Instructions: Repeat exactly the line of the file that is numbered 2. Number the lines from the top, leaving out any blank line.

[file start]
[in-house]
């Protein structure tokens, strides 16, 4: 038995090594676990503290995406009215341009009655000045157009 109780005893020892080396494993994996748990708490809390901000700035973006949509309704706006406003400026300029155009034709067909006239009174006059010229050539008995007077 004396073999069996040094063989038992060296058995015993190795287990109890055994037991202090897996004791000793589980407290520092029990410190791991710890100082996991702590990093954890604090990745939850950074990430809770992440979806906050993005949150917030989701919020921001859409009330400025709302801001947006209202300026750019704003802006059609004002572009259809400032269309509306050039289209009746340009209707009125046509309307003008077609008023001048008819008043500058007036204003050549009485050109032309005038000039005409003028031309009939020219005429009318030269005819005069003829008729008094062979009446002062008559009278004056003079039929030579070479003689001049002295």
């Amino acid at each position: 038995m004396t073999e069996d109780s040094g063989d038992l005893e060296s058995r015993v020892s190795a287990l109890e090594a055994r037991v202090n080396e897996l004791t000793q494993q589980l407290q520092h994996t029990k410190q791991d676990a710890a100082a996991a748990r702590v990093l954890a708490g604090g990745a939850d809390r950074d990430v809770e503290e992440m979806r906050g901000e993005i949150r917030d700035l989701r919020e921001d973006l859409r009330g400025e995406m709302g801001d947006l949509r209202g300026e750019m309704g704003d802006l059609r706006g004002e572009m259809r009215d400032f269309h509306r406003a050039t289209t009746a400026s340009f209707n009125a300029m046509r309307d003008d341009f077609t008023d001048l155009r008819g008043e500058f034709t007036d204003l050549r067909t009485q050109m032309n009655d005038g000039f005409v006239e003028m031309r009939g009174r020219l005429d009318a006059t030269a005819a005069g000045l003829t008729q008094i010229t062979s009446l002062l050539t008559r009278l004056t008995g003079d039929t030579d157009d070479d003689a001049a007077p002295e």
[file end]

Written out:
């Protein structure tokens, strides 16, 4: 038995090594676990503290995406009215341009009655000045157009 109780005893020892080396494993994996748990708490809390901000700035973006949509309704706006406003400026300029155009034709067909006239009174006059010229050539008995007077 004396073999069996040094063989038992060296058995015993190795287990109890055994037991202090897996004791000793589980407290520092029990410190791991710890100082996991702590990093954890604090990745939850950074990430809770992440979806906050993005949150917030989701919020921001859409009330400025709302801001947006209202300026750019704003802006059609004002572009259809400032269309509306050039289209009746340009209707009125046509309307003008077609008023001048008819008043500058007036204003050549009485050109032309005038000039005409003028031309009939020219005429009318030269005819005069003829008729008094062979009446002062008559009278004056003079039929030579070479003689001049002295």